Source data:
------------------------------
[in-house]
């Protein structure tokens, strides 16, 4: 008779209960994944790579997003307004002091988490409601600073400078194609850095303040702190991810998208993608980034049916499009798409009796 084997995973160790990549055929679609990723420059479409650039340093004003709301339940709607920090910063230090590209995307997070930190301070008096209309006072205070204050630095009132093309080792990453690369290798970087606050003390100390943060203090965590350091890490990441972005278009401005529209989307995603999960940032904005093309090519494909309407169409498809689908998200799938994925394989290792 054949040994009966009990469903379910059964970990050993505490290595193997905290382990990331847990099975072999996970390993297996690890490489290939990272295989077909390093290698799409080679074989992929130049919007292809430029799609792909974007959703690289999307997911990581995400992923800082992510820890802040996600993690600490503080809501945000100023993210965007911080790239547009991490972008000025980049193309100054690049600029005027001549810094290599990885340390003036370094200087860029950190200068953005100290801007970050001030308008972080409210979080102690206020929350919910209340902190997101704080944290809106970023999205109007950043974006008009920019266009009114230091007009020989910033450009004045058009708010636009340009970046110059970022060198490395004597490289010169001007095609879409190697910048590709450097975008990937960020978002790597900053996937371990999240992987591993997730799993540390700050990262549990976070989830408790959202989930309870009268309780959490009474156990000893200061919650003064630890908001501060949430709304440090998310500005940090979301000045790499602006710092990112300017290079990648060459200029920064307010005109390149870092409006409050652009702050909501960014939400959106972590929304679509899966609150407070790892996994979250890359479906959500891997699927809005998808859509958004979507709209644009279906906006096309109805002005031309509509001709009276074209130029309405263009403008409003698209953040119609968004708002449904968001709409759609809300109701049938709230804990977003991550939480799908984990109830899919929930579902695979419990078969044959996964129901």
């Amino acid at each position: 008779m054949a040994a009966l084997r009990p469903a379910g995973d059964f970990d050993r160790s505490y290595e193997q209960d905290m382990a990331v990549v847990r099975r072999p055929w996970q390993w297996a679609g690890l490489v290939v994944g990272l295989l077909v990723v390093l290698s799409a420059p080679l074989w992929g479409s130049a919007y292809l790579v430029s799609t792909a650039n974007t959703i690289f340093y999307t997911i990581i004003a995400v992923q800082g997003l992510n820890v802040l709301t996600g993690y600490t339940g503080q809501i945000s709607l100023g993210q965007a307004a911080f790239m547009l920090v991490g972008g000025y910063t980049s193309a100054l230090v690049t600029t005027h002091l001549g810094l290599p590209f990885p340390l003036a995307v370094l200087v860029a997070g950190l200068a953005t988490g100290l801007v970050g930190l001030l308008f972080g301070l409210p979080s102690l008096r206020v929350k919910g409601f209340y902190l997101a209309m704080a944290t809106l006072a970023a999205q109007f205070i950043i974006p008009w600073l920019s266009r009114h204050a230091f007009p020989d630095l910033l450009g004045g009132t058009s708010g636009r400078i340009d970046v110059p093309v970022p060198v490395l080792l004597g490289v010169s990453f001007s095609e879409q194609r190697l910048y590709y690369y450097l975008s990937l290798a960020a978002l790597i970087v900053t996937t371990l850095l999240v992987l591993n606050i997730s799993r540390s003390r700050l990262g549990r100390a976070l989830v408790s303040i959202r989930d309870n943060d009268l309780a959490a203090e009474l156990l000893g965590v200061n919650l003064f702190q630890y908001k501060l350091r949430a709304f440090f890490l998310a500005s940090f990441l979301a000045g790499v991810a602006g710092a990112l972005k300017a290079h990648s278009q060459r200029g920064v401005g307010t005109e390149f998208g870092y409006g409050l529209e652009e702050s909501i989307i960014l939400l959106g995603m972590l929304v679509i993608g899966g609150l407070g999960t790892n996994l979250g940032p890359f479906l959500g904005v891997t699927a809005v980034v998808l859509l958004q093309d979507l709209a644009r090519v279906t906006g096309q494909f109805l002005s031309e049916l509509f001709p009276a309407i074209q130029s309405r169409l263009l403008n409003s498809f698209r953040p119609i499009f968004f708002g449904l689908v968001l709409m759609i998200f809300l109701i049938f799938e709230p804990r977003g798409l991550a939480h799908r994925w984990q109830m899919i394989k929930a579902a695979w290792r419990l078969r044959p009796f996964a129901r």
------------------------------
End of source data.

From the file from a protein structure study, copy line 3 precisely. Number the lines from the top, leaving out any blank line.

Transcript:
């Amino acid at each position: 008779m054949a040994a009966l084997r009990p469903a379910g995973d059964f970990d050993r160790s505490y290595e193997q209960d905290m382990a990331v990549v847990r099975r072999p055929w996970q390993w297996a679609g690890l490489v290939v994944g990272l295989l077909v990723v390093l290698s799409a420059p080679l074989w992929g479409s130049a919007y292809l790579v430029s799609t792909a650039n974007t959703i690289f340093y999307t997911i990581i004003a995400v992923q800082g997003l992510n820890v802040l709301t996600g993690y600490t339940g503080q809501i945000s709607l100023g993210q965007a307004a911080f790239m547009l920090v991490g972008g000025y910063t980049s193309a100054l230090v690049t600029t005027h002091l001549g810094l290599p590209f990885p340390l003036a995307v370094l200087v860029a997070g950190l200068a953005t988490g100290l801007v970050g930190l001030l308008f972080g301070l409210p979080s102690l008096r206020v929350k919910g409601f209340y902190l997101a209309m704080a944290t809106l006072a970023a999205q109007f205070i950043i974006p008009w600073l920019s266009r009114h204050a230091f007009p020989d630095l910033l450009g004045g009132t058009s708010g636009r400078i340009d970046v110059p093309v970022p060198v490395l080792l004597g490289v010169s990453f001007s095609e879409q194609r190697l910048y590709y690369y450097l975008s990937l290798a960020a978002l790597i970087v900053t996937t371990l850095l999240v992987l591993n606050i997730s799993r540390s003390r700050l990262g549990r100390a976070l989830v408790s303040i959202r989930d309870n943060d009268l309780a959490a203090e009474l156990l000893g965590v200061n919650l003064f702190q630890y908001k501060l350091r949430a709304f440090f890490l998310a500005s940090f990441l979301a000045g790499v991810a602006g710092a990112l972005k300017a290079h990648s278009q060459r200029g920064v401005g307010t005109e390149f998208g870092y409006g409050l529209e652009e702050s909501i989307i960014l939400l959106g995603m972590l929304v679509i993608g899966g609150l407070g999960t790892n996994l979250g940032p890359f479906l959500g904005v891997t699927a809005v980034v998808l859509l958004q093309d979507l709209a644009r090519v279906t906006g096309q494909f109805l002005s031309e049916l509509f001709p009276a309407i074209q130029s309405r169409l263009l403008n409003s498809f698209r953040p119609i499009f968004f708002g449904l689908v968001l709409m759609i998200f809300l109701i049938f799938e709230p804990r977003g798409l991550a939480h799908r994925w984990q109830m899919i394989k929930a579902a695979w290792r419990l078969r044959p009796f996964a129901r």